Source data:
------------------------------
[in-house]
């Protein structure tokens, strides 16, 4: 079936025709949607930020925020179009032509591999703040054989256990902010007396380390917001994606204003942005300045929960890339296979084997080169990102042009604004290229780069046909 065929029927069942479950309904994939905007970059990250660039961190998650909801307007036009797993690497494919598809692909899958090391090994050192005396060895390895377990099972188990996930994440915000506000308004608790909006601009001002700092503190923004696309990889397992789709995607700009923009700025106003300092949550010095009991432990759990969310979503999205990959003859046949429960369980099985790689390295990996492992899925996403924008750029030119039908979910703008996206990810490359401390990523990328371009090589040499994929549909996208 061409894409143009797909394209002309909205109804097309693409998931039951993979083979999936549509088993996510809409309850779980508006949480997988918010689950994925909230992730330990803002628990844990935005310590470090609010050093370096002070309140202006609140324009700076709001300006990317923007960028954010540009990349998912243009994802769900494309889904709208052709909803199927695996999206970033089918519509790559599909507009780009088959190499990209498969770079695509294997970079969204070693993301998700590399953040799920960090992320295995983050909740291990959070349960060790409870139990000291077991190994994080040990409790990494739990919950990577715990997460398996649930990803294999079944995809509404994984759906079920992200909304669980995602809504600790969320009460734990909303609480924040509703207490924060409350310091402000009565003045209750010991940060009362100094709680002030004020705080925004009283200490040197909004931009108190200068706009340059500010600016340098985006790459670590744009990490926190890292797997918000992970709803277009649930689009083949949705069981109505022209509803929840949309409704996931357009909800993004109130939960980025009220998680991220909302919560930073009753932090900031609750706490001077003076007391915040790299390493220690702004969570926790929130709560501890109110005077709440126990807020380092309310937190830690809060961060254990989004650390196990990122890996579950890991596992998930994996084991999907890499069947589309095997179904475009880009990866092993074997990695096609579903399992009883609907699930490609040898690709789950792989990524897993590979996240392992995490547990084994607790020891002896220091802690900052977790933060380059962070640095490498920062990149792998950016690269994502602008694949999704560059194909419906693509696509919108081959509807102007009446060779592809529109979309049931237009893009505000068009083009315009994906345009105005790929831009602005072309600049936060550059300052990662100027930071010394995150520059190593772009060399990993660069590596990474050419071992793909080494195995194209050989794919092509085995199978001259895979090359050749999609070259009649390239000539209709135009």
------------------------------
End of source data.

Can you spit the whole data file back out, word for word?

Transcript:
[in-house]
């Protein structure tokens, strides 16, 4: 079936025709949607930020925020179009032509591999703040054989256990902010007396380390917001994606204003942005300045929960890339296979084997080169990102042009604004290229780069046909 065929029927069942479950309904994939905007970059990250660039961190998650909801307007036009797993690497494919598809692909899958090391090994050192005396060895390895377990099972188990996930994440915000506000308004608790909006601009001002700092503190923004696309990889397992789709995607700009923009700025106003300092949550010095009991432990759990969310979503999205990959003859046949429960369980099985790689390295990996492992899925996403924008750029030119039908979910703008996206990810490359401390990523990328371009090589040499994929549909996208 061409894409143009797909394209002309909205109804097309693409998931039951993979083979999936549509088993996510809409309850779980508006949480997988918010689950994925909230992730330990803002628990844990935005310590470090609010050093370096002070309140202006609140324009700076709001300006990317923007960028954010540009990349998912243009994802769900494309889904709208052709909803199927695996999206970033089918519509790559599909507009780009088959190499990209498969770079695509294997970079969204070693993301998700590399953040799920960090992320295995983050909740291990959070349960060790409870139990000291077991190994994080040990409790990494739990919950990577715990997460398996649930990803294999079944995809509404994984759906079920992200909304669980995602809504600790969320009460734990909303609480924040509703207490924060409350310091402000009565003045209750010991940060009362100094709680002030004020705080925004009283200490040197909004931009108190200068706009340059500010600016340098985006790459670590744009990490926190890292797997918000992970709803277009649930689009083949949705069981109505022209509803929840949309409704996931357009909800993004109130939960980025009220998680991220909302919560930073009753932090900031609750706490001077003076007391915040790299390493220690702004969570926790929130709560501890109110005077709440126990807020380092309310937190830690809060961060254990989004650390196990990122890996579950890991596992998930994996084991999907890499069947589309095997179904475009880009990866092993074997990695096609579903399992009883609907699930490609040898690709789950792989990524897993590979996240392992995490547990084994607790020891002896220091802690900052977790933060380059962070640095490498920062990149792998950016690269994502602008694949999704560059194909419906693509696509919108081959509807102007009446060779592809529109979309049931237009893009505000068009083009315009994906345009105005790929831009602005072309600049936060550059300052990662100027930071010394995150520059190593772009060399990993660069590596990474050419071992793909080494195995194209050989794919092509085995199978001259895979090359050749999609070259009649390239000539209709135009």